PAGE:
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Hydrostatic Skeleton of invertebrates:
Hydrostatic (Hydro=water + statikos=to stand).

Skeleton of invertebrates is a core of liquid (water or a body fluid such as blood) surrounded by a tension resistant sheath of longitudinal or circular muscles. It is similar to water filled balloon because the force exerted against incompressible fluid in one region can be transmitted to their regions. Contracting muscles push against hydrostatic skeleton and the transmitted force generates body movements as the movement of sea anemone. Lumbricus (earth worm) contracts its longitudinal and circular muscles alternately creating a rhythm that moves the earthworm through the soil. In both of these examples hydrostatic skeleton keeps the body from collapsing when its muscles contract. Invertebrate hydrostatic skeleton can take many forms and shapes such as gastrovascular cavity of acoelomates, a rhynchocoel in nemertines, a pseudocoelom  in aschelminthes, a coelom in annelids or a hemocoel in molluscs.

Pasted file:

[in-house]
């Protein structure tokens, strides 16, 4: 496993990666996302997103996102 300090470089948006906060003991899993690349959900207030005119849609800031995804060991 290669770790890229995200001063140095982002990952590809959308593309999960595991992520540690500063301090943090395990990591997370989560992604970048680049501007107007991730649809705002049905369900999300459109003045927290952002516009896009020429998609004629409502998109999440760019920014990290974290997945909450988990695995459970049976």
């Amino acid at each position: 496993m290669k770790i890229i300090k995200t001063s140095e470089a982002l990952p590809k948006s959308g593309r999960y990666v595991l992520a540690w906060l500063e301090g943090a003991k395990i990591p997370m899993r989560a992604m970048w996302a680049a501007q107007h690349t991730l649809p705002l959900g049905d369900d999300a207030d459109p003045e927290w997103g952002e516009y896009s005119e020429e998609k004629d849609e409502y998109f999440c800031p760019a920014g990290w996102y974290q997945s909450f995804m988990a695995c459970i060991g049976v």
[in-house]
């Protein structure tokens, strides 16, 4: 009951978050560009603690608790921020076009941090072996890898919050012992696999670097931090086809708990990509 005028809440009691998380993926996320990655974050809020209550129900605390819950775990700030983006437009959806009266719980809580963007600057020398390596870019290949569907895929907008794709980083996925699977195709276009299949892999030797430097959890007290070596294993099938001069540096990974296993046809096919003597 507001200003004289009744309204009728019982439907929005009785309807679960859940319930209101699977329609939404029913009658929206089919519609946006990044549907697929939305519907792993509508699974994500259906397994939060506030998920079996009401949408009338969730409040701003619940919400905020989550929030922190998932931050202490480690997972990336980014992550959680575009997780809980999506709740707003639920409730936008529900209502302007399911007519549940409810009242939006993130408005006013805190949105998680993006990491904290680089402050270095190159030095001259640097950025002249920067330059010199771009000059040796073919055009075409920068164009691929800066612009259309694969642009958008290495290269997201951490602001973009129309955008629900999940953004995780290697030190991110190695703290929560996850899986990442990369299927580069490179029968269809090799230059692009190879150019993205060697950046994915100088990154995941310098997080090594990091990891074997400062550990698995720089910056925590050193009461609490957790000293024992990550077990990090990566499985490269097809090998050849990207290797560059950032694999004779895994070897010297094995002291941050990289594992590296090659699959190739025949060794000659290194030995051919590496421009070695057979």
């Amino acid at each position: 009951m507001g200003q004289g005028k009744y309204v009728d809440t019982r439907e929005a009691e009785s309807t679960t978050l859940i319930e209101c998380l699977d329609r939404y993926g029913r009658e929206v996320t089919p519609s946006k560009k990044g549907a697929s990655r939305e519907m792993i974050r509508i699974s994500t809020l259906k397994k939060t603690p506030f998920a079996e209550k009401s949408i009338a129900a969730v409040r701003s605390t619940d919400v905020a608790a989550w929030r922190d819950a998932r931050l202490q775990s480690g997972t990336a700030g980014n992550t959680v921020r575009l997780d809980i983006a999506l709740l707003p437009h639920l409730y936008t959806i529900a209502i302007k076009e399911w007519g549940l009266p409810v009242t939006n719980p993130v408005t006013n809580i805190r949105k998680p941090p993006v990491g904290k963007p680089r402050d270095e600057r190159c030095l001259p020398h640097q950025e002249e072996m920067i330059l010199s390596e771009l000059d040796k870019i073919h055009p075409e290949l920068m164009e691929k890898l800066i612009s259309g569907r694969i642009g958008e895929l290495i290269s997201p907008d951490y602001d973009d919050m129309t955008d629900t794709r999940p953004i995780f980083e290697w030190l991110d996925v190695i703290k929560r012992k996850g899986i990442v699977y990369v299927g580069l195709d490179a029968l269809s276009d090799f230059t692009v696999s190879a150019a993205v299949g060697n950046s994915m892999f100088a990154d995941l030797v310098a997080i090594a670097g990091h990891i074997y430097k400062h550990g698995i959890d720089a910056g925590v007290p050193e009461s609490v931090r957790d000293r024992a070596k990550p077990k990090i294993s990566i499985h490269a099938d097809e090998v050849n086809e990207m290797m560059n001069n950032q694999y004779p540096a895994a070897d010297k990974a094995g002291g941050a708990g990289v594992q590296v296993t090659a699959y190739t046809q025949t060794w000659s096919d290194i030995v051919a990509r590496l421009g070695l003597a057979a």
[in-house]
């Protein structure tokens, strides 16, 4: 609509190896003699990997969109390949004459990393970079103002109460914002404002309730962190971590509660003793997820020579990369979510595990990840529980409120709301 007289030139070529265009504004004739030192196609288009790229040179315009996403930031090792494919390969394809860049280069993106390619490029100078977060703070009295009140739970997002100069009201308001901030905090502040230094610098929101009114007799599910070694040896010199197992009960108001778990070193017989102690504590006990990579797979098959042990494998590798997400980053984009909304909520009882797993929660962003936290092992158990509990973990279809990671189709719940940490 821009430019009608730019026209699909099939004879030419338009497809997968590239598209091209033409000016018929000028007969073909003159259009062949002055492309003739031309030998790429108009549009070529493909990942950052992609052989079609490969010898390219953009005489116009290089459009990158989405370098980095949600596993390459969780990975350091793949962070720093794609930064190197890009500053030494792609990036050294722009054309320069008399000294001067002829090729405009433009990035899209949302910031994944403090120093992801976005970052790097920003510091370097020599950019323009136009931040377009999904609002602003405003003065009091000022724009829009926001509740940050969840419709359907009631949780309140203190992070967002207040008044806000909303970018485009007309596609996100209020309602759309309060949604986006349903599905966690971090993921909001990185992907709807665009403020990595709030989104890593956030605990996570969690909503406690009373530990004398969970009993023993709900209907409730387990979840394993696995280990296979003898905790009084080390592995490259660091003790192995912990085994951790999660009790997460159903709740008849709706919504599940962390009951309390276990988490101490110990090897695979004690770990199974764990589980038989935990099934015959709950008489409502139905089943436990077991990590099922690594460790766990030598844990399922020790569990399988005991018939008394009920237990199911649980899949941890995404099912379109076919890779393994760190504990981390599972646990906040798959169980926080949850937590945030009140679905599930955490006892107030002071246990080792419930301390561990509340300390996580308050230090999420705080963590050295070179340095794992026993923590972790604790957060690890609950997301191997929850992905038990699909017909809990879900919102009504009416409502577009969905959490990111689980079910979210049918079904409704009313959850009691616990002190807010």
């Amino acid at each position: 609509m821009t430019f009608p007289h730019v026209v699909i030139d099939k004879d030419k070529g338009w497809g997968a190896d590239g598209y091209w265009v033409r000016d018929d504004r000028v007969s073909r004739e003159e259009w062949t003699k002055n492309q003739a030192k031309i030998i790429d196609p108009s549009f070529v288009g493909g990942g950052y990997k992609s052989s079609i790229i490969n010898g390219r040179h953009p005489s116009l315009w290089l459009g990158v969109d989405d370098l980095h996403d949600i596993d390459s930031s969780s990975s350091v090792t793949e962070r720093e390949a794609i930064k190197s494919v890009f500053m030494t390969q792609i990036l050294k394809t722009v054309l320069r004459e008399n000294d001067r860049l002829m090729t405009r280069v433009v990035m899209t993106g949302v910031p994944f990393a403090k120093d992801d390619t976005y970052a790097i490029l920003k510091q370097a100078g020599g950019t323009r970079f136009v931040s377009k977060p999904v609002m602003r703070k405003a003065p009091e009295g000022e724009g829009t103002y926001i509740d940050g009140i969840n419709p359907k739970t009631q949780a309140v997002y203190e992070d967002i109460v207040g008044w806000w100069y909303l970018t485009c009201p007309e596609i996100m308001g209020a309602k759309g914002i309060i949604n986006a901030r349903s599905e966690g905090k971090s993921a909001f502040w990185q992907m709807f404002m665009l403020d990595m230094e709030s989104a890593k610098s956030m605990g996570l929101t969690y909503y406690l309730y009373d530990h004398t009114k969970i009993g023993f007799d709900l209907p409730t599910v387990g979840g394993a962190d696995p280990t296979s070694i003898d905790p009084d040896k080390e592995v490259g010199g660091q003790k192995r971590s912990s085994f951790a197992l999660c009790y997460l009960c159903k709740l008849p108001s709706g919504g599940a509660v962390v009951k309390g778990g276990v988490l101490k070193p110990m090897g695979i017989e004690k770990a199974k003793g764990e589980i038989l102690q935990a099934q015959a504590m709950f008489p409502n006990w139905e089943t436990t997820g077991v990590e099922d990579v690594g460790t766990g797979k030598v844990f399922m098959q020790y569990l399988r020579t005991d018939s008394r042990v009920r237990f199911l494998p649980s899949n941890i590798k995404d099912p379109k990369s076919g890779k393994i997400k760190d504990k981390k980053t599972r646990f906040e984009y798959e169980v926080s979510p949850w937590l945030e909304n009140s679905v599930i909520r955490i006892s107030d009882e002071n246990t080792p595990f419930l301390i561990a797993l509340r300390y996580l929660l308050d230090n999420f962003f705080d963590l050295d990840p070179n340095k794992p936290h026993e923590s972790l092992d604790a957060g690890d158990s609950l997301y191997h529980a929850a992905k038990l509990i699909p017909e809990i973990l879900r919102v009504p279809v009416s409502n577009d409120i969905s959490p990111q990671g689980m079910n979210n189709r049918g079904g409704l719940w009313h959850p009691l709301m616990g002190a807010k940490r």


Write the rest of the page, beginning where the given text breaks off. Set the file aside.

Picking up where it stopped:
Vertebrates: Vertebrates have cartilage and bone.
Cartilage: It is speciailized type of connective tissue that provides a site for muscle attachment, aids in movement at joints and provides support. Like other connective tissues, it consists of cells (chondrocytes), fibres and cellular matrix.

Bone: Bone (osseous) tissue is a specialized connective tissue that provides a point of attachment for muscles and transmits the force of muscular contraction from one part of the body to another during movement. In addition bones of the skeleton support the internal organs of many annelids, store reserve calcium and phosphate and manufacture red blood cells and some white blood cells.

Human endoskeleton has two major parts, the axial skeleton and appendicular skeleton. The axial skeleton is made up of skull, vertebral column, sternum and ribs. Appendicular skeleton is composed of appendages (fore limbs and hind limbs), pectoral girdle and Hind limbs. These girdles attach the upper and lower appendages to axial skeleton.

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